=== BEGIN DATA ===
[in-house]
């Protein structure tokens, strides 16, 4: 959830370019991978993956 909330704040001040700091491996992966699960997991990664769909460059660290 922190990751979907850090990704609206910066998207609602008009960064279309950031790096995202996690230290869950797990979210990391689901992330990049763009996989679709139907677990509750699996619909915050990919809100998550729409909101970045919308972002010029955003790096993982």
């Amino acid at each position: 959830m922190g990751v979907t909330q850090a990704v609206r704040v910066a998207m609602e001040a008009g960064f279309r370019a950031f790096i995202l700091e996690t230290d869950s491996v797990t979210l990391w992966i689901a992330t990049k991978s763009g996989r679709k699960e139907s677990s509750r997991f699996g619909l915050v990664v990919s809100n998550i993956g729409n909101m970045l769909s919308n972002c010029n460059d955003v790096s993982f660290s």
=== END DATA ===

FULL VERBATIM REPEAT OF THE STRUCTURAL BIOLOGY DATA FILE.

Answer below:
[in-house]
């Protein structure tokens, strides 16, 4: 959830370019991978993956 909330704040001040700091491996992966699960997991990664769909460059660290 922190990751979907850090990704609206910066998207609602008009960064279309950031790096995202996690230290869950797990979210990391689901992330990049763009996989679709139907677990509750699996619909915050990919809100998550729409909101970045919308972002010029955003790096993982």
């Amino acid at each position: 959830m922190g990751v979907t909330q850090a990704v609206r704040v910066a998207m609602e001040a008009g960064f279309r370019a950031f790096i995202l700091e996690t230290d869950s491996v797990t979210l990391w992966i689901a992330t990049k991978s763009g996989r679709k699960e139907s677990s509750r997991f699996g619909l915050v990664v990919s809100n998550i993956g729409n909101m970045l769909s919308n972002c010029n460059d955003v790096s993982f660290s």